Britain is now second only to America in the obesity stakes. Could a fat tax slim us down? Simon Wilson reports.
What’s the problem?
Britain is now the world’s second-most obese country, after the US, according to a recent report by the Royal College of Physicians. A quarter of all adults are obese, as are 20% of 10-year-old children. China, Mexico, Brazil, the Gulf states and the Pacific islands are also all experiencing surging obesity rates.
Whatever the causes (rising wealth, more sedentary lifestyles and changes in diet), obesity imposes costs not only on the obese (defined as those with a body mass index of 30 or more), but on the rest of society too.
These include lost working days, and the medical costs of treating the illnesses obesity causes, including diabetes, stroke, heart disease and damage to joints.
What can policy makers do?
Nothing, argue some: obese people should be allowed to get on with it. The argument is that, although they may be the biggest drain on the NHS while alive, the obese tend to die young and (arguably) cost less overall.
Others disagree: policy makers should do for unhealthy foods what they have done for smoking, and use a mix of tough legislation (banning certain foods) and tax hikes to make people eat more healthily. But food is harder to regulate than tobacco.
For example, how can you tax full-fat milk, yet also recommend it as a vital part of a young child’s diet? It’s also a political minefield – a much-cited 2004 paper for the Institute for Fiscal Studies noted that fat taxes would hit the poorest hardest, as they spend the biggest chunk of their income on food.
Tory-controlled Westminster Council last week floated the novel idea of docking benefits from overweight claimants if they refuse exercise regimes prescribed by doctors – an idea promptly hailed by the British Medical Association GP committee chairman as one of “the silliest things I’ve heard in a long time”.
Lead indicators for Britain's economy
Could a fat tax work?
Several countries (such as France and Canada) already impose higher rates of sales tax on foods such as sweets, soft drinks and vegetable fat. But the available evidence concerning explicitly targeted ‘fat taxes’ is limited.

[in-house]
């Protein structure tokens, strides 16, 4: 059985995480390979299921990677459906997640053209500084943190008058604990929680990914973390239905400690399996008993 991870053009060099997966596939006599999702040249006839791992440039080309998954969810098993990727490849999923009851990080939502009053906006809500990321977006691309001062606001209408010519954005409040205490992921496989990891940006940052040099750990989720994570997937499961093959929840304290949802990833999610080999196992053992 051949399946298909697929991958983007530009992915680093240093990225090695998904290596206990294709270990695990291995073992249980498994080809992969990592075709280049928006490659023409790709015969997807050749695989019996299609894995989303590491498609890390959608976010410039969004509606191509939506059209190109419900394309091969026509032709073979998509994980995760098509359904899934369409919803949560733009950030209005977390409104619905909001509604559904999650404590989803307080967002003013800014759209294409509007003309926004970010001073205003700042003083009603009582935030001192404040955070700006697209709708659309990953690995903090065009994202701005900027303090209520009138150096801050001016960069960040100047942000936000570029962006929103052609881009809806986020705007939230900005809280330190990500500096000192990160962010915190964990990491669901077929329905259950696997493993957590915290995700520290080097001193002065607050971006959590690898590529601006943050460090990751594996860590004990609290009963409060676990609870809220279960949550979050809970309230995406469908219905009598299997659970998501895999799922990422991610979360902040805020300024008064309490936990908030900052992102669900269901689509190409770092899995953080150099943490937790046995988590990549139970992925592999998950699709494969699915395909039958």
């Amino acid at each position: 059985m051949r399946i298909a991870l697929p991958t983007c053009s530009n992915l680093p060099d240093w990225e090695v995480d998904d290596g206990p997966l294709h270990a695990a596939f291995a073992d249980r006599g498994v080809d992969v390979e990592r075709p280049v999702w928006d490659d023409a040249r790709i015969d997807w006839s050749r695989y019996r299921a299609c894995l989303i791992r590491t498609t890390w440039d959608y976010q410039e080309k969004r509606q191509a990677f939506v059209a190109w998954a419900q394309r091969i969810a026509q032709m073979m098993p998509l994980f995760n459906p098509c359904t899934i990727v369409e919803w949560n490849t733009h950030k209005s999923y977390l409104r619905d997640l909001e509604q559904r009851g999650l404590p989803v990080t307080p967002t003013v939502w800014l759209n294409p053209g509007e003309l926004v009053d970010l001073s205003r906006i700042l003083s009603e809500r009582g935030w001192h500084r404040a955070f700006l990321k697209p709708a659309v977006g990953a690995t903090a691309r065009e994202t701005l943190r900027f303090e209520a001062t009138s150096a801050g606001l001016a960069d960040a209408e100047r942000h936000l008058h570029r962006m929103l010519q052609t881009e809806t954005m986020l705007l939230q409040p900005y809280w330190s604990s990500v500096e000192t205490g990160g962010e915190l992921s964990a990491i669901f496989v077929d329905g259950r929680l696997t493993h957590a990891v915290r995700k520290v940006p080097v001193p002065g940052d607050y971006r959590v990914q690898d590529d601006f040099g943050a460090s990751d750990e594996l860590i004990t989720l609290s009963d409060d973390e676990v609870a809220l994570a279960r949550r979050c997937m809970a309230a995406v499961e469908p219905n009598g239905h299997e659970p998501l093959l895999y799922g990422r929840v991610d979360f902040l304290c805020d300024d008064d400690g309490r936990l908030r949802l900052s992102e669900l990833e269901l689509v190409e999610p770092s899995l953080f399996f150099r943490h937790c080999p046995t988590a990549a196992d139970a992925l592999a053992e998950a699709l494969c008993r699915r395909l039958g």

Last year a group of academics from the University of Oxford’s Department of Public Health surveyed the academic evidence on “health-related food taxes” gathered so far in the British Medical Journal (BMJ). These include the modest levies that several US states have long imposed on sweetened drinks, and a similar tax in Ireland during the 1980s. The paper also looks at efforts to use economic models to study the issue.
What did they discover?
They found only weak evidence of a link between changes in food prices (whether from taxes or subsidies) and levels of obesity. Taxes have a limited impact on food purchasing, both because food consumption is relatively inelastic, and because consumers are likely to substitute untaxed or cheaper foods for the taxed foods, reducing the impact on food intake.
The authors argue that it’s better to tax a wide range of unhealthy foods rather than a narrow range, although if you’re going to choose an area to target, “the strongest evidence base is for a tax on sugar-sweetened beverages”.
The tax rate also needs to be at least 20% to have a “significant effect on obesity and cardiovascular disease, and should be combined with subsidies on healthy foods such as fruit and vegetables”.
Some models the BMJ authors looked at predict that extending VAT to unhealthy foods in the UK would cut ischaemic heart disease by 1%-3%, meaning 900-2,700 fewer deaths each year.
What does the food industry say?
“When the whole of the food industry is focused on continuing to give hard-pressed families great-tasting food at an affordable price, discussing adding 20% to food prices seems fanciful, if not irresponsible,” argues Terry Jones of the Food and Drink Federation.
Some of the studies reviewed in the BMJ lend some weight to other common arguments put forward by food companies – for example, taxing one nutrient (such as saturated fat) may have negative effects on the consumption of others (such as salt or fibre).
For now, the UK status quo will prevail – a voluntary Responsibility Deal, under which the food industry is supposed to co-operate with the government to help improve public health. David Cameron last year said that the UK would consider fat taxes, but Denmark’s recent experience has given ammunition to its opponents.
In October 2011, Denmark introduced higher levies on butter, milk, cheese, pizza, meat, oil and processed foods containing more than 2.3% saturated fat. The tax was scrapped a year later because it proved complex and expensive to administer, and threatened to hurt the Danish economy by sending shoppers to supermarkets in Germany and Sweden.
Obesity will boost pharma stocks
Obesity is a challenge for the food industry, which has a tough task balancing health concerns with the need to make profits for shareholders. But it’s a “big opportunity for pharmaceutical companies and makers of medical kit”, says The Economist.
Specifically, rising diabetes and demand for kidney dialysis means extra business for Fresenius Medical Care (DE: FME) and DaVita (NYSE: DVA). In the heart field, Medtronic (NYSE: MDT) – world leader in cardiac gadgets – will get a boost.
Danish group Novo Nordisk (NYSE: NVO), tipped by Dr Mike Tubbs in his Research Investments newsletter, has focused on China, where it has helped train more than 220,000 doctors since 2003. It now has 62% of the diabetes drug market.
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